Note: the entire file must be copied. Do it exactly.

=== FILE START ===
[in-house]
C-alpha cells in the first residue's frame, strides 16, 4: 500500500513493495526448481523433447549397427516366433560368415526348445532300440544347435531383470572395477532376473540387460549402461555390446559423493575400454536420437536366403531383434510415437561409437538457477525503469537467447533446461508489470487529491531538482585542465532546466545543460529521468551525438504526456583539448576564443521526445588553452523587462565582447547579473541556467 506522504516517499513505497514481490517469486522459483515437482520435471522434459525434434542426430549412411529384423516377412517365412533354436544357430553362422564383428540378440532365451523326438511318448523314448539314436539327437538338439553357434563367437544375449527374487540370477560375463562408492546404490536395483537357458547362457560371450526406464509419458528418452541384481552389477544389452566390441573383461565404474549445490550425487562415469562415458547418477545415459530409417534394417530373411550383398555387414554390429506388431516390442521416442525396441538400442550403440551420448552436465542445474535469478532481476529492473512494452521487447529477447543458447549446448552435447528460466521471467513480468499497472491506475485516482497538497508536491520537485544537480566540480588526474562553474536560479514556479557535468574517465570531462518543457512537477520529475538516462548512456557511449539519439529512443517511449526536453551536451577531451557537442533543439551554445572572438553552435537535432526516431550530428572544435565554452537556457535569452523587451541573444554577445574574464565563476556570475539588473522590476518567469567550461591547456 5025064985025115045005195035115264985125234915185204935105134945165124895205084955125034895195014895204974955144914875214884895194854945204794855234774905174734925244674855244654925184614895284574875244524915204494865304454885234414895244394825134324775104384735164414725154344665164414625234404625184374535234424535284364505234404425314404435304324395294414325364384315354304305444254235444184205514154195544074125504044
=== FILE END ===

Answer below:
[in-house]
C-alpha cells in the first residue's frame, strides 16, 4: 500500500513493495526448481523433447549397427516366433560368415526348445532300440544347435531383470572395477532376473540387460549402461555390446559423493575400454536420437536366403531383434510415437561409437538457477525503469537467447533446461508489470487529491531538482585542465532546466545543460529521468551525438504526456583539448576564443521526445588553452523587462565582447547579473541556467 506522504516517499513505497514481490517469486522459483515437482520435471522434459525434434542426430549412411529384423516377412517365412533354436544357430553362422564383428540378440532365451523326438511318448523314448539314436539327437538338439553357434563367437544375449527374487540370477560375463562408492546404490536395483537357458547362457560371450526406464509419458528418452541384481552389477544389452566390441573383461565404474549445490550425487562415469562415458547418477545415459530409417534394417530373411550383398555387414554390429506388431516390442521416442525396441538400442550403440551420448552436465542445474535469478532481476529492473512494452521487447529477447543458447549446448552435447528460466521471467513480468499497472491506475485516482497538497508536491520537485544537480566540480588526474562553474536560479514556479557535468574517465570531462518543457512537477520529475538516462548512456557511449539519439529512443517511449526536453551536451577531451557537442533543439551554445572572438553552435537535432526516431550530428572544435565554452537556457535569452523587451541573444554577445574574464565563476556570475539588473522590476518567469567550461591547456 5025064985025115045005195035115264985125234915185204935105134945165124895205084955125034895195014895204974955144914875214884895194854945204794855234774905174734925244674855244654925184614895284574875244524915204494865304454885234414895244394825134324775104384735164414725154344665164414625234404625184374535234424535284364505234404425314404435304324395294414325364384315354304305444254235444184205514154195544074125504044